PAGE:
Much of WDAAC will be on “Prime Farm Land” as Classified under the Yolo County Agricultural Conservation and Mitigation Program
Why I am not voting for Measure M

Disrespectful redface Halloween costume from the Yes on L/Yes on WDAAC campaign

Pocahontas
Yesterday, Jason Taormino posted the photo at the left from their setup in downtown for the Halloween walk, showing one of their volunteers dressed as Pocahontas.  Most people have heard of “blackface”, especially since Megyn Kelly recently had her NBC show cancelled over defending blackface as being “ok so long as you were dressing, like, as a character.”  So why does the Yes on L campaign think that it’s ok to dress in redface as Pocahontas? 

People have been rightly and roundly criticized for dressing in redface before.  A student at Oklahoma university was pilloried for dressing in redface, with the recognition that a costume like that is “deeply disrespectful to the Native American community.”  Stephanie Fryberg, a Professor of Psychology and American Indian Studies at the University of Washington, as quoted in an article from Indian Country Today, asks, “Why are issues for Native people taken as less serious in the domain of bias and stereotyping and prejudice than for African Americans, why is there this difference?”

Indeed, there is no difference.  It makes a painful cartoon out of peoples who have a long history of marginalization and abuse at the hands of the U.S. government.  Furthermore, it trivializes the life of the real Pocahontas, who likewise suffered at the hands of white people. 

Davisites should know that this is not appropriate. 

TakingcareofourownThis follows a pattern of racial missteps streaming from the Yes on L/Yes on WDAAC campaign.  First, there is the offensive tagline for the project, “Taking Care of Our Own,” which they are still using.  Second, there is the evidence that their buyer’s preference program will end up perpetuating Davis’s history of predominantly white housing, which they have not backed off from either.  One has to consider, as Eric Gelber does, whether “at some point, the continued promotion of a policy in the face of evidence of its inevitable adverse discriminatory impacts–even if initially unintended–can no longer be deemed innocent or unintentional. At some point, motivational assumptions become justified.”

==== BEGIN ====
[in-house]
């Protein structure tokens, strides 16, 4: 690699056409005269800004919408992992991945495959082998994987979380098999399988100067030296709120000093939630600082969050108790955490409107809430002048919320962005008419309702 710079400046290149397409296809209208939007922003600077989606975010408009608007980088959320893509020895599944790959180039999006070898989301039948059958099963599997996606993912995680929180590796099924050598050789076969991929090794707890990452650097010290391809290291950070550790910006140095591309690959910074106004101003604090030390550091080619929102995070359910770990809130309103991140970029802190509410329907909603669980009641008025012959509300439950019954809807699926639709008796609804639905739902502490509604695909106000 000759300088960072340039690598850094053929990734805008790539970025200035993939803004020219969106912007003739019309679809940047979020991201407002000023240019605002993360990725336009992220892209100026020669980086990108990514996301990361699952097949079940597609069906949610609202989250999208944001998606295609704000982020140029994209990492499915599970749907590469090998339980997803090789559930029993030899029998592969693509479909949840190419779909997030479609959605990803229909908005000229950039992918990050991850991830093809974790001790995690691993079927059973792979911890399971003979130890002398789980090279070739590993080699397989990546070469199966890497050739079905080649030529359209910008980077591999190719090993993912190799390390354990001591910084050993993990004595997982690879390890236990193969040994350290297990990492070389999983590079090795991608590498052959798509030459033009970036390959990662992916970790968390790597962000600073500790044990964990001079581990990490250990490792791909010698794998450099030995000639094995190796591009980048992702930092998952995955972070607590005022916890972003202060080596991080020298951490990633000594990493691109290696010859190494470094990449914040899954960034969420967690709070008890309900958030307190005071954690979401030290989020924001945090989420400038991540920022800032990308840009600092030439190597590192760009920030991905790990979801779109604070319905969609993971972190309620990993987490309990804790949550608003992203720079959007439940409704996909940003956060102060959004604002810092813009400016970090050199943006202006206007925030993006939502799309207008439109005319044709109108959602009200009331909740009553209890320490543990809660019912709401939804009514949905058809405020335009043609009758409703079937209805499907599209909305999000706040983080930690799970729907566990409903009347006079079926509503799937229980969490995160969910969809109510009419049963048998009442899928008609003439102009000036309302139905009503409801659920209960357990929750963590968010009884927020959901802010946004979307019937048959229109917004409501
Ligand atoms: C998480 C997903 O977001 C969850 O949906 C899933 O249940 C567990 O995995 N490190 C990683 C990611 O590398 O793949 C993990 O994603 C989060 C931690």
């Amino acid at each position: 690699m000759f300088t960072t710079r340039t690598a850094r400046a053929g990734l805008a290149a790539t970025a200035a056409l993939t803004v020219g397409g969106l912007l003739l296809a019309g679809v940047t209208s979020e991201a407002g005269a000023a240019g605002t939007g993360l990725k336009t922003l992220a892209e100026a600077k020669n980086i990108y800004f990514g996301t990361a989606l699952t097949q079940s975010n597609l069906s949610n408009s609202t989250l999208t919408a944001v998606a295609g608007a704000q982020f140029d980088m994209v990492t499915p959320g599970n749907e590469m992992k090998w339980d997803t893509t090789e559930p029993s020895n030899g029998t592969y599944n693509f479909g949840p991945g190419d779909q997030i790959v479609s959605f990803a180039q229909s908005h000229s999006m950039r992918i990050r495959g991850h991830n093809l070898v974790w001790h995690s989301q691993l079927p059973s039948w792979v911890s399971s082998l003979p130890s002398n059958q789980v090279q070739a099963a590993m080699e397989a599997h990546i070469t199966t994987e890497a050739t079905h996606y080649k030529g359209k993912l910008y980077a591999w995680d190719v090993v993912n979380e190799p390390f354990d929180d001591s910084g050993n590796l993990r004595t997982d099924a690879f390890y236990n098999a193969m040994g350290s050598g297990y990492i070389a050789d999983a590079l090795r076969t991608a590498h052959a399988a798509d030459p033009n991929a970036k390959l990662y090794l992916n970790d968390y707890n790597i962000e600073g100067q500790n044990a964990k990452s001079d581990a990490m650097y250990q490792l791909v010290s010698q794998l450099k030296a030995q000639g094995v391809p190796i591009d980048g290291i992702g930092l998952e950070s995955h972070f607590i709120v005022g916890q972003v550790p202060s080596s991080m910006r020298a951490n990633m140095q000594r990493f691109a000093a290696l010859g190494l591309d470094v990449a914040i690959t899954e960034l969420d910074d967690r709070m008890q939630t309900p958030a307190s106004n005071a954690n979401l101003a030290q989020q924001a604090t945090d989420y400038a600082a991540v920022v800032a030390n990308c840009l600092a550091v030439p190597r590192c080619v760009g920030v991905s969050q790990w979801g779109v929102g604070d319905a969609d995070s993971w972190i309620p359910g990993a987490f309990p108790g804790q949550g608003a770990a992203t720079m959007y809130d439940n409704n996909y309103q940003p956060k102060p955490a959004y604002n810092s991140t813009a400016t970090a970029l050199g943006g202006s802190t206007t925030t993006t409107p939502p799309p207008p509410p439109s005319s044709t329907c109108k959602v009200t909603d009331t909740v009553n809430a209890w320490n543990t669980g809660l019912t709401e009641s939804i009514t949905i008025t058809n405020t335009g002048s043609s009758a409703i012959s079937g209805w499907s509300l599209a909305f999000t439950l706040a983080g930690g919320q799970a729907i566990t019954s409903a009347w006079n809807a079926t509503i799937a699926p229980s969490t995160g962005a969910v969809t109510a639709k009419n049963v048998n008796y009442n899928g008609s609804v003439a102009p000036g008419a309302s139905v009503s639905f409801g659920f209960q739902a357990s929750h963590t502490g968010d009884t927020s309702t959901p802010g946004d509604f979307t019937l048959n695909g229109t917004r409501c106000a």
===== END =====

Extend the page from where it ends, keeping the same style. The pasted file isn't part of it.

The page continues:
To be clear, there is a difference between being racist and doing something that is racist.  (See this fabulous video that explains the difference).  I am not saying that the WDAAC developers are racists.  They have, however, said and done things that are racist, the Pocahontas costume just being the most recent instance.

Davisites should take note and be concerned.

Comments

Eric Gelber

If the Native Americans had a Taking Care of Our Own rule back in the days of Pocahontas, we wouldn’t be having this discussion about Measure L because the vast majority of us would have been excluded.

Rick Entrikin

Roberta, thank you for bringing this most recent, bizarre campaign activity by Jason Taormino to our attention. Although some might still argue that the pro-Measure L slogans (and the new photo) are not racist, I do believe the "Pocahontas" photo provides irrefutable evidence of a unique, "Dumb and Dumber, campaign strategy. As a friend replied when I told her about this earlier today, "You Can't Make Up This Stuff!"

What is equally amazing, though, is that our two newly-elected council members, including a woman renowned for promoting social justice, continue to support such a contentious project as WDAAC, in spite of its overtly exclusionary underpinnings.

Rik Keller

This points to an ongoing pattern of insensitivity and obliviousness by the Measure L campaign. And as Eric Gelber pointed out in this article [https://www.davisite.org/2018/10/keeping-davis-white-land-use-policy-is-a-civil-rights-issue.html]:

“I take the Taorminos at their word that the local buyers’ preference program was intended to respond to their interpretation of the intent of [Measure J/R] –that is, to address “internal” housing needs. I believe there was no discriminatory intent. But the Davis-Based Buyers’ Program was a naive and misguided effort to address internal housing needs by simplistically saying, OK, we’ll just limit 90% of purchases to people connected to Davis. Then, in the face of evidence of how the local preference program as proposed would have a disparate impact (discriminatory effect) by disadvantaging non-white purchasers, rather than dropping the proposal, they dug in, and defended the program anyway. They subsequently gave mere lip service to the unfortunate phrasing of their promotional slogan–Taking Care of Our Own. At some point, the continued promotion of a policy in the face of evidence of its inevitable adverse discriminatory impacts–even if initially unintended–can no longer be deemed innocent or unintentional. At some point, motivational assumptions become justified.”

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